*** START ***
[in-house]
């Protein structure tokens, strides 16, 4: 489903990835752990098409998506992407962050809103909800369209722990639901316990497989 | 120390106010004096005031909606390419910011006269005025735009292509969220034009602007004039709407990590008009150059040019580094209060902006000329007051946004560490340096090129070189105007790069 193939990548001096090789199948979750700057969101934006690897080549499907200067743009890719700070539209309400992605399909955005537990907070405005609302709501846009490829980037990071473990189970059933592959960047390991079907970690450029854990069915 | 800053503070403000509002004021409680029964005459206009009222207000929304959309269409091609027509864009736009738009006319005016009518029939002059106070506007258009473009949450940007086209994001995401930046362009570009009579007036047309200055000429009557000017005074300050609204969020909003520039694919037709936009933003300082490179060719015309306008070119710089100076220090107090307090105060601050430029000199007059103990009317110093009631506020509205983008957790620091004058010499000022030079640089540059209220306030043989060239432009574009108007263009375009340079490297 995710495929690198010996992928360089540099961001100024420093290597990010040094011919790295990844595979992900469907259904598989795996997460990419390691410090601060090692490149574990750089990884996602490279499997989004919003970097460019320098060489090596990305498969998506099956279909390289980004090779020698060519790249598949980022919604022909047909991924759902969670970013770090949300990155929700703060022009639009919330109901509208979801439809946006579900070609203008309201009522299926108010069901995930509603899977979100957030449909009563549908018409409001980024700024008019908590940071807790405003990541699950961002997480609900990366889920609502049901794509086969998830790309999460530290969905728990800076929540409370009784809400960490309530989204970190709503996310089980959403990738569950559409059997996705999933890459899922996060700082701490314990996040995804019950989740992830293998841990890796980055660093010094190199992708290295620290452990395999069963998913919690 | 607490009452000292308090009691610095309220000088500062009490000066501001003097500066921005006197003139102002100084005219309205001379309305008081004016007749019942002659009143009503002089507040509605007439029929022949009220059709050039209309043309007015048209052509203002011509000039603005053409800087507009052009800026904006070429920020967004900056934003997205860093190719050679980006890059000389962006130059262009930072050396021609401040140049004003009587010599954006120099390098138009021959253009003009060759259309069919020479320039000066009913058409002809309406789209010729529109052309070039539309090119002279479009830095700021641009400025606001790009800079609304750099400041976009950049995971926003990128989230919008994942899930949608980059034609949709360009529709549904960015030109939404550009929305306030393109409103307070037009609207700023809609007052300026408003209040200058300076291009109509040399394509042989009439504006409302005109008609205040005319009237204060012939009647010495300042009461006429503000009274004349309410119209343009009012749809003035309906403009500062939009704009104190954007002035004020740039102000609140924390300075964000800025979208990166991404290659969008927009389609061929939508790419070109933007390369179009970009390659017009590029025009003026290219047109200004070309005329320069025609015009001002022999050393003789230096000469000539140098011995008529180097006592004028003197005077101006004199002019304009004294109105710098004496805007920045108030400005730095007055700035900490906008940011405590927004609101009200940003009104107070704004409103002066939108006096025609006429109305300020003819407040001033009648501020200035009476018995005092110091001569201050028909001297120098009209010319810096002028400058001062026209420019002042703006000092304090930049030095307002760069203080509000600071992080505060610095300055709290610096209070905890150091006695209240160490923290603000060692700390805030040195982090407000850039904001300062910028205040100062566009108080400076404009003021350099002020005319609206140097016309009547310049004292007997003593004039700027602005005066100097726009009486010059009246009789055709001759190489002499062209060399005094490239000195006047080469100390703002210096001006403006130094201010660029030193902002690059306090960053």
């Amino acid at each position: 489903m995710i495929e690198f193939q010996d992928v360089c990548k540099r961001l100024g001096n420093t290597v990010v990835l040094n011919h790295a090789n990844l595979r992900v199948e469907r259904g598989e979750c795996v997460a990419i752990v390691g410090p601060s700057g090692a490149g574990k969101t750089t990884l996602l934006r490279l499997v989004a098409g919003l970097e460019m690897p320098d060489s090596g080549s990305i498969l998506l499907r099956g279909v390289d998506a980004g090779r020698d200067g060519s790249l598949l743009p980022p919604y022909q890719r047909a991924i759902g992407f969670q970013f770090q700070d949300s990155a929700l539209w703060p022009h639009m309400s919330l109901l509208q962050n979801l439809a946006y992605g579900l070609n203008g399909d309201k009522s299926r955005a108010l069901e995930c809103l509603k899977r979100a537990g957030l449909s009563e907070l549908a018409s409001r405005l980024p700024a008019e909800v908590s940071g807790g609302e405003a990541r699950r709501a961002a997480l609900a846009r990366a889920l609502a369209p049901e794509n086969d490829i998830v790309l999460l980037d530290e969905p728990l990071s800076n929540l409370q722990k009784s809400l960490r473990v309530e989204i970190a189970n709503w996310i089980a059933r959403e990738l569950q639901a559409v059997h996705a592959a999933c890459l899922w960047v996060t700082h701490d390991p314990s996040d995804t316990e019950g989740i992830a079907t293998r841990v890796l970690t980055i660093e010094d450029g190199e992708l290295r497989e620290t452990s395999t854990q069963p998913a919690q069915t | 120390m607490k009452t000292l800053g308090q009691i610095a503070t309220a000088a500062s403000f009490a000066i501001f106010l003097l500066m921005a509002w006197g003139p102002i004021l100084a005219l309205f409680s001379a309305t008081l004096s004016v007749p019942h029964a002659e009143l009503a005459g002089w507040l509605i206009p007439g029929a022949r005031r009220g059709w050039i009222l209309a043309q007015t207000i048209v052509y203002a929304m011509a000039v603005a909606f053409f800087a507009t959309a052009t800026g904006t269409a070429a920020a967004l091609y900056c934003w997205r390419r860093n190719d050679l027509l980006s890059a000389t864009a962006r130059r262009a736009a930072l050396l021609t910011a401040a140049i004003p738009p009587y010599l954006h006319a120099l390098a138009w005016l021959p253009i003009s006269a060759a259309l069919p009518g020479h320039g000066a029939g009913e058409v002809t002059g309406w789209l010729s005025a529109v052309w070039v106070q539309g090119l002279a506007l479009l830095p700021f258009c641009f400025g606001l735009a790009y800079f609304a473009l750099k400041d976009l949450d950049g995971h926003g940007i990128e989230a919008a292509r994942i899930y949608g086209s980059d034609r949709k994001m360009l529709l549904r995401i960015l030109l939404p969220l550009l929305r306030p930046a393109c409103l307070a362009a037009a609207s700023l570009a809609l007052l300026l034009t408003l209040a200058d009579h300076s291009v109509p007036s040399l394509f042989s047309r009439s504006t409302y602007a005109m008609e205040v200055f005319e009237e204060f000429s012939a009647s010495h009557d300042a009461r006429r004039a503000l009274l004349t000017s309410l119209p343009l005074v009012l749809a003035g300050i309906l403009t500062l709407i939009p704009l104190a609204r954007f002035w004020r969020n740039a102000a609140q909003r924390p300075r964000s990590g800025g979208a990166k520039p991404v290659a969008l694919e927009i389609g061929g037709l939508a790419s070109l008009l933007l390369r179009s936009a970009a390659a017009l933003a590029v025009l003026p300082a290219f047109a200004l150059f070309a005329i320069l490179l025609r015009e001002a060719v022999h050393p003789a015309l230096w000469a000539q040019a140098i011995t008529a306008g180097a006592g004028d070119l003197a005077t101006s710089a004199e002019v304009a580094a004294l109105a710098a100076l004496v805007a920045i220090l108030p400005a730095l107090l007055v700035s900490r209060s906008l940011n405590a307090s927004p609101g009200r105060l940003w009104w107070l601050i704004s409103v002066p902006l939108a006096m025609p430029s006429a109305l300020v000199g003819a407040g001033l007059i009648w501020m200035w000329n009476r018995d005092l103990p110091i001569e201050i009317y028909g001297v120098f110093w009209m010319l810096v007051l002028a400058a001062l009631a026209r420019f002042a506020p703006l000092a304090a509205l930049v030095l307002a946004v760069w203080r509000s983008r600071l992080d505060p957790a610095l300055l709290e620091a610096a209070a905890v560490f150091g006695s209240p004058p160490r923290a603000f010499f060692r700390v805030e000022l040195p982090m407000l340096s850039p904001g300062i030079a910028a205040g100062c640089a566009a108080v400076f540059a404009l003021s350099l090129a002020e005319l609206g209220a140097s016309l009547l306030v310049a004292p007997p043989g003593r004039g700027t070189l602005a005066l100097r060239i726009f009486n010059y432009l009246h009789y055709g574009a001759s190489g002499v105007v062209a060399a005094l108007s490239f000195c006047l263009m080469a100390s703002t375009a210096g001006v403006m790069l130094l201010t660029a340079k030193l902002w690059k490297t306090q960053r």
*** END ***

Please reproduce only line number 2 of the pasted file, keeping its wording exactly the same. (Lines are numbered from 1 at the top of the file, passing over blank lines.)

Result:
């Protein structure tokens, strides 16, 4: 489903990835752990098409998506992407962050809103909800369209722990639901316990497989 | 120390106010004096005031909606390419910011006269005025735009292509969220034009602007004039709407990590008009150059040019580094209060902006000329007051946004560490340096090129070189105007790069 193939990548001096090789199948979750700057969101934006690897080549499907200067743009890719700070539209309400992605399909955005537990907070405005609302709501846009490829980037990071473990189970059933592959960047390991079907970690450029854990069915 | 800053503070403000509002004021409680029964005459206009009222207000929304959309269409091609027509864009736009738009006319005016009518029939002059106070506007258009473009949450940007086209994001995401930046362009570009009579007036047309200055000429009557000017005074300050609204969020909003520039694919037709936009933003300082490179060719015309306008070119710089100076220090107090307090105060601050430029000199007059103990009317110093009631506020509205983008957790620091004058010499000022030079640089540059209220306030043989060239432009574009108007263009375009340079490297 995710495929690198010996992928360089540099961001100024420093290597990010040094011919790295990844595979992900469907259904598989795996997460990419390691410090601060090692490149574990750089990884996602490279499997989004919003970097460019320098060489090596990305498969998506099956279909390289980004090779020698060519790249598949980022919604022909047909991924759902969670970013770090949300990155929700703060022009639009919330109901509208979801439809946006579900070609203008309201009522299926108010069901995930509603899977979100957030449909009563549908018409409001980024700024008019908590940071807790405003990541699950961002997480609900990366889920609502049901794509086969998830790309999460530290969905728990800076929540409370009784809400960490309530989204970190709503996310089980959403990738569950559409059997996705999933890459899922996060700082701490314990996040995804019950989740992830293998841990890796980055660093010094190199992708290295620290452990395999069963998913919690 | 607490009452000292308090009691610095309220000088500062009490000066501001003097500066921005006197003139102002100084005219309205001379309305008081004016007749019942002659009143009503002089507040509605007439029929022949009220059709050039209309043309007015048209052509203002011509000039603005053409800087507009052009800026904006070429920020967004900056934003997205860093190719050679980006890059000389962006130059262009930072050396021609401040140049004003009587010599954006120099390098138009021959253009003009060759259309069919020479320039000066009913058409002809309406789209010729529109052309070039539309090119002279479009830095700021641009400025606001790009800079609304750099400041976009950049995971926003990128989230919008994942899930949608980059034609949709360009529709549904960015030109939404550009929305306030393109409103307070037009609207700023809609007052300026408003209040200058300076291009109509040399394509042989009439504006409302005109008609205040005319009237204060012939009647010495300042009461006429503000009274004349309410119209343009009012749809003035309906403009500062939009704009104190954007002035004020740039102000609140924390300075964000800025979208990166991404290659969008927009389609061929939508790419070109933007390369179009970009390659017009590029025009003026290219047109200004070309005329320069025609015009001002022999050393003789230096000469000539140098011995008529180097006592004028003197005077101006004199002019304009004294109105710098004496805007920045108030400005730095007055700035900490906008940011405590927004609101009200940003009104107070704004409103002066939108006096025609006429109305300020003819407040001033009648501020200035009476018995005092110091001569201050028909001297120098009209010319810096002028400058001062026209420019002042703006000092304090930049030095307002760069203080509000600071992080505060610095300055709290610096209070905890150091006695209240160490923290603000060692700390805030040195982090407000850039904001300062910028205040100062566009108080400076404009003021350099002020005319609206140097016309009547310049004292007997003593004039700027602005005066100097726009009486010059009246009789055709001759190489002499062209060399005094490239000195006047080469100390703002210096001006403006130094201010660029030193902002690059306090960053």